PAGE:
Ultimately, is there a way to perform many find/changes to text at once? Luckily, the answer is yes, there are several. Will they also change more than the text (such as formatting), not all methods outlined will do this. Some solutions listed below are still in Beta testing, while others may or may not work with Creative Cloud. Links to the providers of each solution has been provided for those seeking more information.

First method – default script (with outside assistance)

There is a script that ships with InDesign called findchangebylist.jsx. This script runs many find/change commands that are stored as text in another file called FindChangeList.txt.

By changing specific lines in the script and making and renaming copies of the FindChangeList.txt file, many different “chained searches” can be made and stored for later use.

Because the code used in the FindChangeList.txt file is rather cody, scripter Kasyan Servetsky has created a script that will take whatever is in the find/change dialog box and turn it into code that can be cut and pasted into the FindChangeList.txt file.

For regular visitors to this site, this article may seem like déjà vu, and that is because this solution has been discussed on Colecandoo before:

https://colecandoo.wordpress.com/2011/08/25/make-findchange-behave-more-like-a-word-macro/

Second method – scripts:

GREP Queries Manager by Peter Kahrel

Unlike the first method, this has a user interface and deals with GREP searches rather than both GREP and find/change searches.

For full details on how it works, go to: http://www.kahrel.plus.com/indesign/grep_query_manager.html

Doquery by Mikhail Ivanyushin

Again, this has a user interface and can use find/changes or GREP searches that have been previously used and saved with the find/change dialog box.

For full details on how it works, go to: http://adobeindesign.ru/2012/10/27/doquerylist-programma-obrabotki-teksta-zaprosami/

Batch find and replace by Fabiantheblind

This solution does not have a user interface but rather works in a similar fashion to InDesign’s default script but uses Fabian’s own expression language.

For full details on how it works, go to: https://github.com/fabiantheblind/batch-find-and-replace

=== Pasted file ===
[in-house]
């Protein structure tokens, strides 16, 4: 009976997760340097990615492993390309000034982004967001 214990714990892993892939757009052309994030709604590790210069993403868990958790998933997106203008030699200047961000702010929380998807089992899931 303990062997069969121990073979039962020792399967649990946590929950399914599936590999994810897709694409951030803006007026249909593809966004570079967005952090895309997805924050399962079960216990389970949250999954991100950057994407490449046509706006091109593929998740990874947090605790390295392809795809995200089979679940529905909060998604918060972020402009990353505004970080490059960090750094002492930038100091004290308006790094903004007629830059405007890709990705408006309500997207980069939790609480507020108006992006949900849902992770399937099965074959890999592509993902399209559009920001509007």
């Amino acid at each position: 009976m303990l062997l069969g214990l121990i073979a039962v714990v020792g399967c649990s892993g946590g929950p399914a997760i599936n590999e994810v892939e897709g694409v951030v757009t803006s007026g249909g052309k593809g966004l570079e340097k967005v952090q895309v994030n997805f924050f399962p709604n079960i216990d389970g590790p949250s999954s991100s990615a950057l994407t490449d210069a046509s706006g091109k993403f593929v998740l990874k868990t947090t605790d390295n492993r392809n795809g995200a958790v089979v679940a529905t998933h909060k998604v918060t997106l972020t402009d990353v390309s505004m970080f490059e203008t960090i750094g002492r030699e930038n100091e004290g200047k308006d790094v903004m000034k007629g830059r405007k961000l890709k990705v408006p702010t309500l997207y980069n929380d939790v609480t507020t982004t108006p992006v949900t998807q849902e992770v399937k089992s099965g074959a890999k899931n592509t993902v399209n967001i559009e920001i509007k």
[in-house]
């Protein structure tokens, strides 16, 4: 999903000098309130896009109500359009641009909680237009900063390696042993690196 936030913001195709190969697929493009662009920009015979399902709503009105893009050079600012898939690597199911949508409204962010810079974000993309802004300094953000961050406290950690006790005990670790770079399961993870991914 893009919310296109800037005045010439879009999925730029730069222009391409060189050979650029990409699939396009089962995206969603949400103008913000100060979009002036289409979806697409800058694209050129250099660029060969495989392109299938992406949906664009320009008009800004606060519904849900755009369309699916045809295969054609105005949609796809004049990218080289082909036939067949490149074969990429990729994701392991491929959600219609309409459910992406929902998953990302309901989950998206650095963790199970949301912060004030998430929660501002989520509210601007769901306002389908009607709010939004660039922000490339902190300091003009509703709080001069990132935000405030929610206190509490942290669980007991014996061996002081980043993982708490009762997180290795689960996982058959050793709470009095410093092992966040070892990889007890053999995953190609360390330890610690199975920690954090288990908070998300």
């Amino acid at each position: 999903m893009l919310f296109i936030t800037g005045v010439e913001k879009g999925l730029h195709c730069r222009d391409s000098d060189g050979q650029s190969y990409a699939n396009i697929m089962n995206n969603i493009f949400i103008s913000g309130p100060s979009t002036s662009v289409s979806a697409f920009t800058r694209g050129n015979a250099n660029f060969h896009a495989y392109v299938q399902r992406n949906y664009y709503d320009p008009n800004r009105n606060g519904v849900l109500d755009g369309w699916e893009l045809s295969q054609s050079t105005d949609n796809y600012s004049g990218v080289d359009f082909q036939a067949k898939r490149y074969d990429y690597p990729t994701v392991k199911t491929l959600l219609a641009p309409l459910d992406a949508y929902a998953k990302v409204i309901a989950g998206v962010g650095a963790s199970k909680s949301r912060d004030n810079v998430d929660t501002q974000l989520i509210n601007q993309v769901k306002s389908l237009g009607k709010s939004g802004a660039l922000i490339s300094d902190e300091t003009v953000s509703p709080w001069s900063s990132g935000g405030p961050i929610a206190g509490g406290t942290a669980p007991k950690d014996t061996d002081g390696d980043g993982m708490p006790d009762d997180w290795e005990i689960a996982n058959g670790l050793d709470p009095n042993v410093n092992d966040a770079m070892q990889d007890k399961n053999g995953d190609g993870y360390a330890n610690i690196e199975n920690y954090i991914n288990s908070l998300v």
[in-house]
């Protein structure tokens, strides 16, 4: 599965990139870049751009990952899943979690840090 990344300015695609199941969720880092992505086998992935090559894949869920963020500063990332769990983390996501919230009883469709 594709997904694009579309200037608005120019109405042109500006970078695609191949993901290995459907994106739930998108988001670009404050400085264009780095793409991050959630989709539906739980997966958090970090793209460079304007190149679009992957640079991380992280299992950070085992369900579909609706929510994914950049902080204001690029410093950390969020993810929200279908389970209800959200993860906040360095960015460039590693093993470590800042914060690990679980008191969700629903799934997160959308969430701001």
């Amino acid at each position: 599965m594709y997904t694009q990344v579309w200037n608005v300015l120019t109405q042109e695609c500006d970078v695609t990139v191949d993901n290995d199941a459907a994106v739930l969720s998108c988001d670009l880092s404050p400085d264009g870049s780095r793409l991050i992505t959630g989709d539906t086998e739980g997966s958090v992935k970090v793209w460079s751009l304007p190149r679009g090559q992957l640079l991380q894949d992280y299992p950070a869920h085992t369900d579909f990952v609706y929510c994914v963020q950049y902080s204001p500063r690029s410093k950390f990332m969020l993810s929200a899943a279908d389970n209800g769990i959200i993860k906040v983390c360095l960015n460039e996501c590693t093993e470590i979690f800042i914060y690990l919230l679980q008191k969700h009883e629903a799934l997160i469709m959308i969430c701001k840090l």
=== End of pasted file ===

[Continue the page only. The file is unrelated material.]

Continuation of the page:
Kerntiff’s Xchange

This solution has a user interface and can perform many find/changes at once, whether regular find/change or GREP.

For full details on how it works, go to: http://www.kerntiff.co.uk/free-stuff/xchange-strings-xstrings

Third method – plug-ins

Automatication

This plug-in has a user interface and what the find/change dialog box in InDesign should really have shipped by default. Nevertheless it is cheaper than a slab of beer and will last much much longer.

For full details on how it works, go to: http://automatication.com/

Action Recorder (Rorohiko)

While still in the Beta stage, Rorohiko is attempting to make what is arguably missing from the InDesign menu: the Actions palette.  Other than running find/change commands, this extension allows much more chaining and automation of other non-text based tasks, but at the time of writing is still too early to tell.

For full details on how to become involved, go to: http://www.rorohiko.com/wordpress/2013/08/06/action-recorder-beta-released/

 

Features or Speed… why not both InDesign?

porquenolosdos

After a recent post discussing the complications of indexing a rather large InDesign file (1600+pp), it is worth mentioning another issue encountered with the project, namely the reduced speed of InDesign.

There are already several articles concerning “slowdowns” while working with InDesign, namely:

http://indesignsecrets.com/why-is-indesign-soooo-slow.php

http://forums.adobe.com/message/4815713#4815713

Put simply, the larger the file became, the harder it was to work on. Little things such as placing the text cursor between words resulted in a spinning beachball of death for five minutes before the cursor once again became a text cursor.

Disabling several features in InDesign made the file somewhat workable:

1. Display performance – to these settings :

slowdown01
2. Pages panel – turn off the preview for the actual pages:

slowdown04
3. Turn the preflight panel off:

slowdown05
4. Live screen drawing – never:

slowdown03
5. Dynamic spelling off:

slowdown02
6. Do not use GREP styles or Nested styles
7. Do not use index entries or cross references

While this made the file workable, it was at the expense of the good features of InDesign. The slowdown was to the stage where using a word processor to accomplish the same task was considered!

Within the preferences, there is no ability to control the amount of RAM reserved for InDesign to use, nor is there the ability to control how often InDesign autosaves to its backup… something that is possibly slowing InDesign down even further.